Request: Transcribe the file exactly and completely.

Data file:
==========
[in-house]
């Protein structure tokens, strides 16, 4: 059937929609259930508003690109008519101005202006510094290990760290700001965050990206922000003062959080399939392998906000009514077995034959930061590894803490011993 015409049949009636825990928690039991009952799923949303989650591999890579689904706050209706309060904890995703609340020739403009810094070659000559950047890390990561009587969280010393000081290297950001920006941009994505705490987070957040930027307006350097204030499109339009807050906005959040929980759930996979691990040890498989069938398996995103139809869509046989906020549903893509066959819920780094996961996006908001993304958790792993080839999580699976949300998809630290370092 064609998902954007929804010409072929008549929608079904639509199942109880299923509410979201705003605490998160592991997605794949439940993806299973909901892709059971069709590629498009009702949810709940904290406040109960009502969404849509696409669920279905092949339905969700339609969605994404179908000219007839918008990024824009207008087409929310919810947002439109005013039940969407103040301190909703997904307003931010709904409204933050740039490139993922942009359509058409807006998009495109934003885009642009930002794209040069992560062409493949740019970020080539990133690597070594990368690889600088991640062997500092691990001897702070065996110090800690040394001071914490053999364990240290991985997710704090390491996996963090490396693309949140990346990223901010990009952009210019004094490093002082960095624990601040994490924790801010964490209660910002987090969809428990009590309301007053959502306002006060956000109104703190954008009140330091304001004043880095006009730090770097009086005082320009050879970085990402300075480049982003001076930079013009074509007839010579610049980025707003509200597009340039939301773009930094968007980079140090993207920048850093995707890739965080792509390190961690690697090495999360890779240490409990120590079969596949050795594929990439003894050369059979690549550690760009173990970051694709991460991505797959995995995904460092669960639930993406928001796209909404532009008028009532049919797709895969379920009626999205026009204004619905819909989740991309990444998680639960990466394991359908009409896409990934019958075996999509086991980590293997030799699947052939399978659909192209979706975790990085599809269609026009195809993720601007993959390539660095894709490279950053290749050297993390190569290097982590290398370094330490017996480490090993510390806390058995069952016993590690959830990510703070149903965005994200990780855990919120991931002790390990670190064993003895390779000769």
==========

[in-house]
């Protein structure tokens, strides 16, 4: 059937929609259930508003690109008519101005202006510094290990760290700001965050990206922000003062959080399939392998906000009514077995034959930061590894803490011993 015409049949009636825990928690039991009952799923949303989650591999890579689904706050209706309060904890995703609340020739403009810094070659000559950047890390990561009587969280010393000081290297950001920006941009994505705490987070957040930027307006350097204030499109339009807050906005959040929980759930996979691990040890498989069938398996995103139809869509046989906020549903893509066959819920780094996961996006908001993304958790792993080839999580699976949300998809630290370092 064609998902954007929804010409072929008549929608079904639509199942109880299923509410979201705003605490998160592991997605794949439940993806299973909901892709059971069709590629498009009702949810709940904290406040109960009502969404849509696409669920279905092949339905969700339609969605994404179908000219007839918008990024824009207008087409929310919810947002439109005013039940969407103040301190909703997904307003931010709904409204933050740039490139993922942009359509058409807006998009495109934003885009642009930002794209040069992560062409493949740019970020080539990133690597070594990368690889600088991640062997500092691990001897702070065996110090800690040394001071914490053999364990240290991985997710704090390491996996963090490396693309949140990346990223901010990009952009210019004094490093002082960095624990601040994490924790801010964490209660910002987090969809428990009590309301007053959502306002006060956000109104703190954008009140330091304001004043880095006009730090770097009086005082320009050879970085990402300075480049982003001076930079013009074509007839010579610049980025707003509200597009340039939301773009930094968007980079140090993207920048850093995707890739965080792509390190961690690697090495999360890779240490409990120590079969596949050795594929990439003894050369059979690549550690760009173990970051694709991460991505797959995995995904460092669960639930993406928001796209909404532009008028009532049919797709895969379920009626999205026009204004619905819909989740991309990444998680639960990466394991359908009409896409990934019958075996999509086991980590293997030799699947052939399978659909192209979706975790990085599809269609026009195809993720601007993959390539660095894709490279950053290749050297993390190569290097982590290398370094330490017996480490090993510390806390058995069952016993590690959830990510703070149903965005994200990780855990919120991931002790390990670190064993003895390779000769």